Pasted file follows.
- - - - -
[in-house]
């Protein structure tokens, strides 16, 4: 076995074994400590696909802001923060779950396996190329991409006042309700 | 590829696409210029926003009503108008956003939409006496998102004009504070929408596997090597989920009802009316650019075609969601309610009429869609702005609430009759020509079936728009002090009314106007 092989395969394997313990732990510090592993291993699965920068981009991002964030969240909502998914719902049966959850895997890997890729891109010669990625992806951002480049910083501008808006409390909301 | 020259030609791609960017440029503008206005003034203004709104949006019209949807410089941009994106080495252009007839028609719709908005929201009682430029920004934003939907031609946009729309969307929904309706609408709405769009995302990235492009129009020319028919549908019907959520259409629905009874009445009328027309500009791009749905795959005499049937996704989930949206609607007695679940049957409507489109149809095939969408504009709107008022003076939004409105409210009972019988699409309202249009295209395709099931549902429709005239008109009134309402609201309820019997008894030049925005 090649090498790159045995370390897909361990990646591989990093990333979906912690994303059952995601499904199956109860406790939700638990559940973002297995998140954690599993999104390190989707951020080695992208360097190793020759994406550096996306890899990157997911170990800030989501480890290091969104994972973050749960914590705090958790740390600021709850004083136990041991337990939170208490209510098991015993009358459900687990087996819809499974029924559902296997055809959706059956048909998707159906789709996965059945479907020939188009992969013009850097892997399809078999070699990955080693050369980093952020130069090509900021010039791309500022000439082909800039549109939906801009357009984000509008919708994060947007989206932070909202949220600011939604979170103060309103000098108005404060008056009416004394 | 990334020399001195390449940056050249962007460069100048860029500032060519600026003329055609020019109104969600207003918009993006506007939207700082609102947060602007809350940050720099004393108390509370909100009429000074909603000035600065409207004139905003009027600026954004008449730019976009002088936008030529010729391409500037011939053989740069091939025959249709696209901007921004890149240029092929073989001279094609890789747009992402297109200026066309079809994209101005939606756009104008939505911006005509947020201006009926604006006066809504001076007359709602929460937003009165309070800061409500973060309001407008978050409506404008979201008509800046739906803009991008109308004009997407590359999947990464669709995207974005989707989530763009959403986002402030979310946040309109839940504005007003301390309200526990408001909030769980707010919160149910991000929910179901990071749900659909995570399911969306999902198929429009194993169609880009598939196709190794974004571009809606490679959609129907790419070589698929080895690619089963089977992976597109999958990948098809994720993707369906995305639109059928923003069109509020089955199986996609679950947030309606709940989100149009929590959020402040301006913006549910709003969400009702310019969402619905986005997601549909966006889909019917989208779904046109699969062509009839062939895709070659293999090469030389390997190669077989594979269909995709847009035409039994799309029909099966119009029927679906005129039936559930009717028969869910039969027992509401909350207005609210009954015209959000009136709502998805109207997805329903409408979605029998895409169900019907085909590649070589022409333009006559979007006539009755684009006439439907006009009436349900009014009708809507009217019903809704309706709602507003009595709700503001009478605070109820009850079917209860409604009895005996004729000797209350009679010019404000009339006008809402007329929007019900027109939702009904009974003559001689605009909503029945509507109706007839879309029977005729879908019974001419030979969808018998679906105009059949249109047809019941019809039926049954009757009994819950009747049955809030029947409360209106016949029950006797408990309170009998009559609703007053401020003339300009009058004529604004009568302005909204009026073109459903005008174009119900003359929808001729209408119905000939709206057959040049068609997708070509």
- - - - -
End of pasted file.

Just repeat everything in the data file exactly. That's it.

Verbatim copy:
[in-house]
């Protein structure tokens, strides 16, 4: 076995074994400590696909802001923060779950396996190329991409006042309700 | 590829696409210029926003009503108008956003939409006496998102004009504070929408596997090597989920009802009316650019075609969601309610009429869609702005609430009759020509079936728009002090009314106007 092989395969394997313990732990510090592993291993699965920068981009991002964030969240909502998914719902049966959850895997890997890729891109010669990625992806951002480049910083501008808006409390909301 | 020259030609791609960017440029503008206005003034203004709104949006019209949807410089941009994106080495252009007839028609719709908005929201009682430029920004934003939907031609946009729309969307929904309706609408709405769009995302990235492009129009020319028919549908019907959520259409629905009874009445009328027309500009791009749905795959005499049937996704989930949206609607007695679940049957409507489109149809095939969408504009709107008022003076939004409105409210009972019988699409309202249009295209395709099931549902429709005239008109009134309402609201309820019997008894030049925005 090649090498790159045995370390897909361990990646591989990093990333979906912690994303059952995601499904199956109860406790939700638990559940973002297995998140954690599993999104390190989707951020080695992208360097190793020759994406550096996306890899990157997911170990800030989501480890290091969104994972973050749960914590705090958790740390600021709850004083136990041991337990939170208490209510098991015993009358459900687990087996819809499974029924559902296997055809959706059956048909998707159906789709996965059945479907020939188009992969013009850097892997399809078999070699990955080693050369980093952020130069090509900021010039791309500022000439082909800039549109939906801009357009984000509008919708994060947007989206932070909202949220600011939604979170103060309103000098108005404060008056009416004394 | 990334020399001195390449940056050249962007460069100048860029500032060519600026003329055609020019109104969600207003918009993006506007939207700082609102947060602007809350940050720099004393108390509370909100009429000074909603000035600065409207004139905003009027600026954004008449730019976009002088936008030529010729391409500037011939053989740069091939025959249709696209901007921004890149240029092929073989001279094609890789747009992402297109200026066309079809994209101005939606756009104008939505911006005509947020201006009926604006006066809504001076007359709602929460937003009165309070800061409500973060309001407008978050409506404008979201008509800046739906803009991008109308004009997407590359999947990464669709995207974005989707989530763009959403986002402030979310946040309109839940504005007003301390309200526990408001909030769980707010919160149910991000929910179901990071749900659909995570399911969306999902198929429009194993169609880009598939196709190794974004571009809606490679959609129907790419070589698929080895690619089963089977992976597109999958990948098809994720993707369906995305639109059928923003069109509020089955199986996609679950947030309606709940989100149009929590959020402040301006913006549910709003969400009702310019969402619905986005997601549909966006889909019917989208779904046109699969062509009839062939895709070659293999090469030389390997190669077989594979269909995709847009035409039994799309029909099966119009029927679906005129039936559930009717028969869910039969027992509401909350207005609210009954015209959000009136709502998805109207997805329903409408979605029998895409169900019907085909590649070589022409333009006559979007006539009755684009006439439907006009009436349900009014009708809507009217019903809704309706709602507003009595709700503001009478605070109820009850079917209860409604009895005996004729000797209350009679010019404000009339006008809402007329929007019900027109939702009904009974003559001689605009909503029945509507109706007839879309029977005729879908019974001419030979969808018998679906105009059949249109047809019941019809039926049954009757009994819950009747049955809030029947409360209106016949029950006797408990309170009998009559609703007053401020003339300009009058004529604004009568302005909204009026073109459903005008174009119900003359929808001729209408119905000939709206057959040049068609997708070509």